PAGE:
Major Curse: Irori makes all living creatures forget your existence. This can be further compounded by raising Irori’s ire, resulting in your name being obliterated from all written records. In both cases, memories and writings rearrange themselves to omit you smoothly, rather than leaving obvious gaps.

Irori, god of knowledge and self-perfection, in a combat pose.

Art by Emile Denis

How might your PCs change if they knew the gods were watching? Would they still prefer kindly gods who prefer to let mortals forge their own path? Or would the temptation of easy boons from evil gods sway them from the light?

Eleanor Ferron
Developer

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Tags: Pathfinder Pathfinder Roleplaying Game Pathfinder Second Edition
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Valantrix1 wrote:
Being an atheist is looking better and better.

I doubt most deities would have an issue cursing an atheist who happened to really annoy them - so I don't think this would save you (though it might make a deity more hesitant to grant a boon you.)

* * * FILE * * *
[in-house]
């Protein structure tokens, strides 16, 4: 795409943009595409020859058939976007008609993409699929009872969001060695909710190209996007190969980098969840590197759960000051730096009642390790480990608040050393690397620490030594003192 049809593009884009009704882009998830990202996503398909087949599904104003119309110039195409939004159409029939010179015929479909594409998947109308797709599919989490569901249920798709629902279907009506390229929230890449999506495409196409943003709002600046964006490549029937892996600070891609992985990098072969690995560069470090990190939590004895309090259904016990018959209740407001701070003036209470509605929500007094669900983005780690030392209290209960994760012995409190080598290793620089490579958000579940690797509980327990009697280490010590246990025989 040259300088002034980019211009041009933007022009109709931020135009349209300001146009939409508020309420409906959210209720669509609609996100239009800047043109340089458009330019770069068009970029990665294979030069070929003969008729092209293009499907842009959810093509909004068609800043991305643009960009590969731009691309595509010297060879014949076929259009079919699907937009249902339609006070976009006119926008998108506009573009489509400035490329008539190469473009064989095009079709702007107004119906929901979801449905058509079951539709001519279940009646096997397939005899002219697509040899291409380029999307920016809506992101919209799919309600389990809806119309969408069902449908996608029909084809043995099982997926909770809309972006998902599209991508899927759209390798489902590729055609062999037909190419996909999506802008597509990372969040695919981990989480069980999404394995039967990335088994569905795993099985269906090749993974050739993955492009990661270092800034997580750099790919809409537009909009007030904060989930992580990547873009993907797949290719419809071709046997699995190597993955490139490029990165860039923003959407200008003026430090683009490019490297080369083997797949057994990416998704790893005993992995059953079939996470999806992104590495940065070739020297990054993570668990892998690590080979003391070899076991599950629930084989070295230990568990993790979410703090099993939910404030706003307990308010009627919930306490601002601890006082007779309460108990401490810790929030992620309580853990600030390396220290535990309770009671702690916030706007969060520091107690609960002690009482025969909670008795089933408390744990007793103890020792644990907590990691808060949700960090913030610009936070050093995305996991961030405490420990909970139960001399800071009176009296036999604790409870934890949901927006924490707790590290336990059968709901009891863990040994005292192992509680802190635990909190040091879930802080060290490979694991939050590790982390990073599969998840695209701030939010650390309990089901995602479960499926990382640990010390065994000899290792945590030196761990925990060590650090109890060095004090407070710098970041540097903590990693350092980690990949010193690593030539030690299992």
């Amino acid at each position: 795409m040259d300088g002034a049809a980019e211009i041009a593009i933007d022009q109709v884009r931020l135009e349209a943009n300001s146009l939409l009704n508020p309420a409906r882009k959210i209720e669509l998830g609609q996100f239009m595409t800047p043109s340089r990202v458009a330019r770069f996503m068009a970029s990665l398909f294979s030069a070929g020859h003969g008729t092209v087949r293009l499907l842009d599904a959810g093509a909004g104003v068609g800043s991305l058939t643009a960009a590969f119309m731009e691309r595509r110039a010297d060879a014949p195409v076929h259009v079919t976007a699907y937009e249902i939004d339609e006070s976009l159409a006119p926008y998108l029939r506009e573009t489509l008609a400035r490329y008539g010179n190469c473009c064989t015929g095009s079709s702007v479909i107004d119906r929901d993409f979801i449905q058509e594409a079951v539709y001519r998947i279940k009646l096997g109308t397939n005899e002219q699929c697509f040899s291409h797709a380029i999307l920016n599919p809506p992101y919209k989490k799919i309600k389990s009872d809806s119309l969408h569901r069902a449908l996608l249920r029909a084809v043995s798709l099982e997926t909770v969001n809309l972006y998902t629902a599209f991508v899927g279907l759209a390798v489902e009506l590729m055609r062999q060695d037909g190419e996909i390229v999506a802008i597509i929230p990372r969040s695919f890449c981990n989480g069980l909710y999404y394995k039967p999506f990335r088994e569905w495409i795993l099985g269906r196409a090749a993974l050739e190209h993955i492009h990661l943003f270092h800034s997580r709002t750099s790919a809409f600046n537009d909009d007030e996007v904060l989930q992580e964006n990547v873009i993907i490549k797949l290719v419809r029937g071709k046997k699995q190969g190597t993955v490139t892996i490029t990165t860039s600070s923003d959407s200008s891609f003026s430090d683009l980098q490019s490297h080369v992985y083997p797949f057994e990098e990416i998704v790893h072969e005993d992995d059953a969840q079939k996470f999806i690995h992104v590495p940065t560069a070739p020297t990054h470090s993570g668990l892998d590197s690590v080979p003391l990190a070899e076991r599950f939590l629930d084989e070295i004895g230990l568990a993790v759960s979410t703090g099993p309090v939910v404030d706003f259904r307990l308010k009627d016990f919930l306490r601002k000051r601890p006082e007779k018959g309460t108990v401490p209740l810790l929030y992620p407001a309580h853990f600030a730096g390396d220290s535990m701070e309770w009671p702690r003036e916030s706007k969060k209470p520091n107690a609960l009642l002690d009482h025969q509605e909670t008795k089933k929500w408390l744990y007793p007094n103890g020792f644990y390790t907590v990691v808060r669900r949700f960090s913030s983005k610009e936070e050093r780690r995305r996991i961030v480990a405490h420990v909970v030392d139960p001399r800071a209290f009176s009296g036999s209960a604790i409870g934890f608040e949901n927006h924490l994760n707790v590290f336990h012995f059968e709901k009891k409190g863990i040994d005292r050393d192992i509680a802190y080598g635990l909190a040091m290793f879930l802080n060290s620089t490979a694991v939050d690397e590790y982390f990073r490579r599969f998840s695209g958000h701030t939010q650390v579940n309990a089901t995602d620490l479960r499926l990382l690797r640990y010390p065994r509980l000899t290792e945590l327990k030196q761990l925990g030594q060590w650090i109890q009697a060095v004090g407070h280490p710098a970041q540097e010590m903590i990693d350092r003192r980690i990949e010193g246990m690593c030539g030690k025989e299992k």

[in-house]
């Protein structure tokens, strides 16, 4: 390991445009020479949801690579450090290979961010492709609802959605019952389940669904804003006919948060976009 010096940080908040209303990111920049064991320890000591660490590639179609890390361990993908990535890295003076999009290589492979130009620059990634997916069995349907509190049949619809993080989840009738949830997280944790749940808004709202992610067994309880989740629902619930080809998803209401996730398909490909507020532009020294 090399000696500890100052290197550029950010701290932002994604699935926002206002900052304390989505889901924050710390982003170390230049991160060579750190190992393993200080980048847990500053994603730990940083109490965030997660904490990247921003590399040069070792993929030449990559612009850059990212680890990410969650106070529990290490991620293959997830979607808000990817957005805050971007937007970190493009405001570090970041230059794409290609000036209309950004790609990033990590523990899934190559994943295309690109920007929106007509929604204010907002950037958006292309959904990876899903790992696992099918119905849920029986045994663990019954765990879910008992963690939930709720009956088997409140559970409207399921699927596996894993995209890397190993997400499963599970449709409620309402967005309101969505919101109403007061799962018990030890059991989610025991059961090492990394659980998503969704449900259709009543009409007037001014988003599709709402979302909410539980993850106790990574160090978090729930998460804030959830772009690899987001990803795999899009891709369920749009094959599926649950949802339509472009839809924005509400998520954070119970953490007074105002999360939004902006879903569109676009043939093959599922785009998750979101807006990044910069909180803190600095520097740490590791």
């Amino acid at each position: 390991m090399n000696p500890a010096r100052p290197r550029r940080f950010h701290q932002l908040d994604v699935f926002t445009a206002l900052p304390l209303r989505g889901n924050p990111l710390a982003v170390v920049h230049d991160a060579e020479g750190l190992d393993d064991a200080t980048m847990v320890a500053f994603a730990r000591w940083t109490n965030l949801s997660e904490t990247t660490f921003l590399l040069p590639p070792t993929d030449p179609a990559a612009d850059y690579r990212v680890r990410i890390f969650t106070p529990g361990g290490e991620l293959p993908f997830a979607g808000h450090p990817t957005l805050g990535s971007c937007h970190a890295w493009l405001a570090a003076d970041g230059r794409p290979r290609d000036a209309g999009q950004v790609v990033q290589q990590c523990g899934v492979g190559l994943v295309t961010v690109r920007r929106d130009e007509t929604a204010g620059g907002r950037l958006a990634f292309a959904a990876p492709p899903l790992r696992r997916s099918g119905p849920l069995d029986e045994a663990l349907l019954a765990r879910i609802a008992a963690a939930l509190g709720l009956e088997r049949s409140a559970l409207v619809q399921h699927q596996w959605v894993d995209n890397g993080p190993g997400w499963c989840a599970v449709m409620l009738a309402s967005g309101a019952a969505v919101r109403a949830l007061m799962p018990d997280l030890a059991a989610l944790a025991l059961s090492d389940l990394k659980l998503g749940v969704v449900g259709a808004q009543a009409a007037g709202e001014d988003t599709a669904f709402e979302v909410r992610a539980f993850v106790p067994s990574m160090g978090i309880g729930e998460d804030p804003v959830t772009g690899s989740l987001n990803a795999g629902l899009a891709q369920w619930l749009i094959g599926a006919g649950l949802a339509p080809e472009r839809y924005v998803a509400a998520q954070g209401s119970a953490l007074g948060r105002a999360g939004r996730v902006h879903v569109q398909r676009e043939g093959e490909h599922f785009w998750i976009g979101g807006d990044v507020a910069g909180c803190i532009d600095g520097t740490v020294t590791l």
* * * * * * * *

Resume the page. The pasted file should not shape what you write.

Feros wrote:
Berselius wrote:
Is this ruled so you get a Curse from a Deity even if your not a follower or worshiper of that God? If so, is there a way to remove the Curse if your not a follower of the Deity who gave you the Curse? I'd hate to be a Paladin, invoke the ire of Asmodeus, then get a terrible Curse which could only be removed by the aid of an Asmodeian priest. That would put my Paladin in a tough situation with a very difficult choice.
I suspect divine emissaries would be the exception, as no god will want retaliation directly against their own people. Asmodeus wouldn't want a champion in his service to be zapped for defending Cheliax by killing Iomedae's paladins of the Glorious Reclamation.